Monday, 24 March 2014

Top Marketing Books to Read

By Iola Goulton

If you follow my website, you’ll have noticed I’ve been posting reviews of marketing books over the last three months. This post is a brief summary of all those reviews (with links), along with my recommendation of the two books any savvy author should buy and read (and why):

Recommended Reading

How to Market a Book by Joanna Penn

The best book I’ve found on the basics of marketing as applied to books, and includes dozens of useful web links. It can be read at any stage of the writing and publishing journey, but the earlier you read the book and apply the lessons, the better. Applicable for self-published and trade published authors. Click here to read my review.

Let’s Get Visible by David Gaughran

Explains the Amazon algorithms (the way the computer programmes select what goes on the best-seller list and what books are recommended to customers). Understandable and actionable. Best for self-published authors who are about to publish on Amazon, or those who are already self-published through Amazon. Small publishers will also benefit from reading this, as they too need to maximise their exposure on Amazon. Click here to read my review.

Suggested Reading

How to Get Good Reviews on Amazon by Theo Rogers

For those who are about to publish or who have published. My only complaint with this book is that I didn’t think to write it myself. A solid batch of Amazon reviews is seen as an essential part of the marketing plan, and this book will show you the best ways to get reviews. Click here to read my review.

Let’s Get Digital by David Gaughran

Some of the information is outdated (even though it was only published in 2011), but still provides an excellent introduction to why authors should consider self-publishing, and how. An introduction to Let’s Get Visible. Click here to read my review.

The Extroverted Writer by Amanda Luedeke

Written by a literary agent, so useful for that perspective, and targeted towards the almost-published author. I found the most useful information was in the Kindle sample—the rest of the information is available free on her blog. Click here to read my review.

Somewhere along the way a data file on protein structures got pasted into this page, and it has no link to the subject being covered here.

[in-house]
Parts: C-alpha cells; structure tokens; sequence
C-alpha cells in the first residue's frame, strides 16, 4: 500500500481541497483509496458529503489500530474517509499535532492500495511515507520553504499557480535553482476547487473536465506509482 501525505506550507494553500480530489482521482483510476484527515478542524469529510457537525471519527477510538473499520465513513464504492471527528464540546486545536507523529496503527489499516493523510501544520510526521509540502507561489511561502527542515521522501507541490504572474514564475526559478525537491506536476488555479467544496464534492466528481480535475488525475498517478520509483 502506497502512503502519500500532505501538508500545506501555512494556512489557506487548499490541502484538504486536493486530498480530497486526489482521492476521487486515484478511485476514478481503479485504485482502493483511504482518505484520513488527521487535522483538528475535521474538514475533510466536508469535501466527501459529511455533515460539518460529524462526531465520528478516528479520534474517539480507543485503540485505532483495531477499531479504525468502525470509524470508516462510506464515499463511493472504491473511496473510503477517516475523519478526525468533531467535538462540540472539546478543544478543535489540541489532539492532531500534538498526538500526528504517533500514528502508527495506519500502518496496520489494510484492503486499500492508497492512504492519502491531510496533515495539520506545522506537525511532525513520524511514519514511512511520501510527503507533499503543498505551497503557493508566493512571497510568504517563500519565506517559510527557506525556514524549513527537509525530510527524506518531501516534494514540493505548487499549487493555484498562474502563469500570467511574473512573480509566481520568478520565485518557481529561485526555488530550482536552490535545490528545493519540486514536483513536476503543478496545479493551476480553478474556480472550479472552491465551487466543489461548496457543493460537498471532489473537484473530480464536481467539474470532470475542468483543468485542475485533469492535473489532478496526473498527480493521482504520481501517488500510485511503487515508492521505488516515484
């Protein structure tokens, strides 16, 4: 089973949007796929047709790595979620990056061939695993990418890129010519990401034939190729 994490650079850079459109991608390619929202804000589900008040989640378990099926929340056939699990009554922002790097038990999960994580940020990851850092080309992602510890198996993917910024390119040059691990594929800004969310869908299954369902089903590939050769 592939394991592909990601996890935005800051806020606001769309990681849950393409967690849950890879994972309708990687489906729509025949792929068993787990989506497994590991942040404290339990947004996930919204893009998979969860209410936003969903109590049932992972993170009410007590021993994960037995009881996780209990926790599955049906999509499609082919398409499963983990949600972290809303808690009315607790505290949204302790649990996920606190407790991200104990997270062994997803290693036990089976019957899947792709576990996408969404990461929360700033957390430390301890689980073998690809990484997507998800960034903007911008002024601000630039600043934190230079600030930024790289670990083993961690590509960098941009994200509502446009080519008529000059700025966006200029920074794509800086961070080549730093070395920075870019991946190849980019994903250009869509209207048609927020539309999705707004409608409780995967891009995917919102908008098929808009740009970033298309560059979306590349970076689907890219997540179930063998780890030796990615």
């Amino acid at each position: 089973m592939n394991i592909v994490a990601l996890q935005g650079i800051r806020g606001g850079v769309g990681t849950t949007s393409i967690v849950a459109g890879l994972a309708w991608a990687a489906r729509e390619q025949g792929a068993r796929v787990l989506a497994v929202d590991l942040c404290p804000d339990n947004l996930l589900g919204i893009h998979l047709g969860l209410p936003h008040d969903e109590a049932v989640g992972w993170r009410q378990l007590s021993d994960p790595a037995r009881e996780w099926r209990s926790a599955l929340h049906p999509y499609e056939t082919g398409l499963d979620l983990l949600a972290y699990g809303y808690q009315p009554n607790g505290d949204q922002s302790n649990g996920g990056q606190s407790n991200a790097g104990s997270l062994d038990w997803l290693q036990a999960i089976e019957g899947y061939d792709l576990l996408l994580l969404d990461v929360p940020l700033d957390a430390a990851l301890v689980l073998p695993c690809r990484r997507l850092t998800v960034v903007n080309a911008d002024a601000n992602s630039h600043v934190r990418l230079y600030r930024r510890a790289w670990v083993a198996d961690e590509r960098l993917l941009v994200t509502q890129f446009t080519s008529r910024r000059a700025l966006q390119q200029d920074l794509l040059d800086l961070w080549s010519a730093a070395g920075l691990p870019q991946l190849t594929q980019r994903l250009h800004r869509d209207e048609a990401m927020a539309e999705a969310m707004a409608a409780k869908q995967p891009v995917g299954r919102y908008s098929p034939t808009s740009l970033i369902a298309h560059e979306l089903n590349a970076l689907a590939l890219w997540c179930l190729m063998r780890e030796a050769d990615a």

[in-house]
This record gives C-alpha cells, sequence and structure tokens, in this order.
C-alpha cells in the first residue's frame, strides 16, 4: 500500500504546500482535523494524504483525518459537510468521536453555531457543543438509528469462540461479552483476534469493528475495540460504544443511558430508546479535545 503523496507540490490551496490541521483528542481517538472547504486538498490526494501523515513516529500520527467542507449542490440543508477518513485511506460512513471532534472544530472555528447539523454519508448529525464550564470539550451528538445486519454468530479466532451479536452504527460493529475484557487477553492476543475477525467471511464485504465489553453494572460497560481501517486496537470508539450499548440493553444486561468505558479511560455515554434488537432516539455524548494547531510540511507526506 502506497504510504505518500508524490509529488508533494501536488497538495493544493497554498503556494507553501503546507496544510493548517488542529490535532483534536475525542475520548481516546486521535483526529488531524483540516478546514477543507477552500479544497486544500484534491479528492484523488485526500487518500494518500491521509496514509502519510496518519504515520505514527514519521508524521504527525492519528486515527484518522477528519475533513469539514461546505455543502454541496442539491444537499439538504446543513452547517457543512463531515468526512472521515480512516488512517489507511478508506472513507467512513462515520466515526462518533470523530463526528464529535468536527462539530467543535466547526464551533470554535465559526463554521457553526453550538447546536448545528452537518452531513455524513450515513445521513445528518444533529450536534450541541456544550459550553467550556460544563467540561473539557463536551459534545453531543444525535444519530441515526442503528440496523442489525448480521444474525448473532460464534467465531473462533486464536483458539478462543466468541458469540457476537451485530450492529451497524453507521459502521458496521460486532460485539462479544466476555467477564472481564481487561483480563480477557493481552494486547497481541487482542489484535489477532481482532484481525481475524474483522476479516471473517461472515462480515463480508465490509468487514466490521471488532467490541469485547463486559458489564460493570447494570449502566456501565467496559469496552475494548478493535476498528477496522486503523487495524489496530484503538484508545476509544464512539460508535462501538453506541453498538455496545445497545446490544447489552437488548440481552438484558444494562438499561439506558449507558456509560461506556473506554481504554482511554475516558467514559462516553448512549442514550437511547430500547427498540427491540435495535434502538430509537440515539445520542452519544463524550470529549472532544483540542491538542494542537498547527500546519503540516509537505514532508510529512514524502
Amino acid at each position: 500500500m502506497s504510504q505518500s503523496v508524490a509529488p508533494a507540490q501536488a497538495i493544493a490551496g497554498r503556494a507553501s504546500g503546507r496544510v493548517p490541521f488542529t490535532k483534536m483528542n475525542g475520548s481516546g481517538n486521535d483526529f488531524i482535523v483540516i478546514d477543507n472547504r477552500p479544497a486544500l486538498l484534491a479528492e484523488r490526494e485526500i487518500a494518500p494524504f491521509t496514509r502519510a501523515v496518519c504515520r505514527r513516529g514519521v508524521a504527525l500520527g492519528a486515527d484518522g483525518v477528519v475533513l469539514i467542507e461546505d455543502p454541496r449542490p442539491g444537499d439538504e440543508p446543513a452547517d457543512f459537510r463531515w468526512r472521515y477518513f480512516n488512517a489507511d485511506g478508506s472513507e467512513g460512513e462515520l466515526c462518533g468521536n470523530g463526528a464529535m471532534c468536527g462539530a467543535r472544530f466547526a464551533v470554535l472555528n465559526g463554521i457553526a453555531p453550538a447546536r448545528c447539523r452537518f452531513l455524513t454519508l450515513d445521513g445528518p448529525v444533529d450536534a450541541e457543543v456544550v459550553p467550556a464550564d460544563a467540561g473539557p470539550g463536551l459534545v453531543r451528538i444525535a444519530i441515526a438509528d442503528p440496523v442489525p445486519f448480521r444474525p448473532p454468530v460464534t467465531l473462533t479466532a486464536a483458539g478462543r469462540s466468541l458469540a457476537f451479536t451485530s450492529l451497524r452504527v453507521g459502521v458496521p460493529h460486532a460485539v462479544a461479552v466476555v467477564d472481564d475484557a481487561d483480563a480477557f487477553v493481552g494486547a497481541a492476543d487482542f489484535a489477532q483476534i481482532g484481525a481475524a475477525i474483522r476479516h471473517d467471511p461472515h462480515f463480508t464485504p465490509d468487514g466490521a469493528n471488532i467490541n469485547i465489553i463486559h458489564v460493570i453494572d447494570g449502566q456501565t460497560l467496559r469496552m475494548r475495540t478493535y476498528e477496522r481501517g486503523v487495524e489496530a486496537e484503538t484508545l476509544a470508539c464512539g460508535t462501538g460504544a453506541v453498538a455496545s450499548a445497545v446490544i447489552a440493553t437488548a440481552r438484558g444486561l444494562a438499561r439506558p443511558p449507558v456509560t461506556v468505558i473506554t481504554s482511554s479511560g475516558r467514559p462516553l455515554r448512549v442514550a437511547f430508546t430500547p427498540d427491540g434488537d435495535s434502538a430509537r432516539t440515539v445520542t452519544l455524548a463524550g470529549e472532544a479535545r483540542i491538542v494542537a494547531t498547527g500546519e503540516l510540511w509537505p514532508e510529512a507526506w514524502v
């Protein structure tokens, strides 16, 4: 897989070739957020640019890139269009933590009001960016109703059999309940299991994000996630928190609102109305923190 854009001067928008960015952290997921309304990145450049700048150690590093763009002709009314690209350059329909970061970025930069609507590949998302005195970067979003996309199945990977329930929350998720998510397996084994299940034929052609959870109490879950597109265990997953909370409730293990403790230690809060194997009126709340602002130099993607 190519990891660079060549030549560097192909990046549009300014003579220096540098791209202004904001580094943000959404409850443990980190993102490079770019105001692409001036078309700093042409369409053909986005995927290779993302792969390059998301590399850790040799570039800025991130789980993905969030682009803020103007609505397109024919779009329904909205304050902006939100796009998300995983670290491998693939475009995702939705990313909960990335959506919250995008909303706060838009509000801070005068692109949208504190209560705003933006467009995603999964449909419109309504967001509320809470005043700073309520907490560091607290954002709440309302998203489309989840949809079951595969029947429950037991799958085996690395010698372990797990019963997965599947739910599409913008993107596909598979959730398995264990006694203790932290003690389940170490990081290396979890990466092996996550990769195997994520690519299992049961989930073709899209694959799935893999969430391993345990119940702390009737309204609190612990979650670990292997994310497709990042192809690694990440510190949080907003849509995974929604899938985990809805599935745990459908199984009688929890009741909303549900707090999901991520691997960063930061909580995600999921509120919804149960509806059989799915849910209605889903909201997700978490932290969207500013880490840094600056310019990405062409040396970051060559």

10 Keys to ebook Marketing Success by Karen Baney

Good, apart from the awkward spelling mistake on the first page (just before she starts talking about the importance of good editing and proofreading). She has some good tips on promoting and pricing a series, but despite having an MBA, she doesn’t seem to understand that there’s more to marketing than promotion (a mistake I see with a lot of self-published authors). Click here to read my review.

Is $.99 the New Free? by Steve Scott

Short and to the point. The information is good, but nothing new. Click here to read my review.

Your First 1000 Copies by Tim Grahl

Good information, but seemed to focus on non-fiction authors who already have at least a couple of books on sale. I see this as being of limited use for first-time fiction authors. Click here to read my review.

Not Recommended

The Book Publishers Toolkit

A series of essays from members of the Independent Book Publishers Association. Interesting enough, but the articles are fairly broad-brush and in some cases contradict each other. Only worth reading as a free download. Click here to read my review.

How to Build a Powerful Writer’s Platform in 90 Days by Austin Briggs

A step-by-step process to build a writers platform in the 90 days before your book launch. Unfortunately, the editing and reviewing processes are cramped into too short a timescale, which makes me question the whole concept. Click here to read my review.

How to Launch A Christian Best Seller Book by Lorilyn Roberts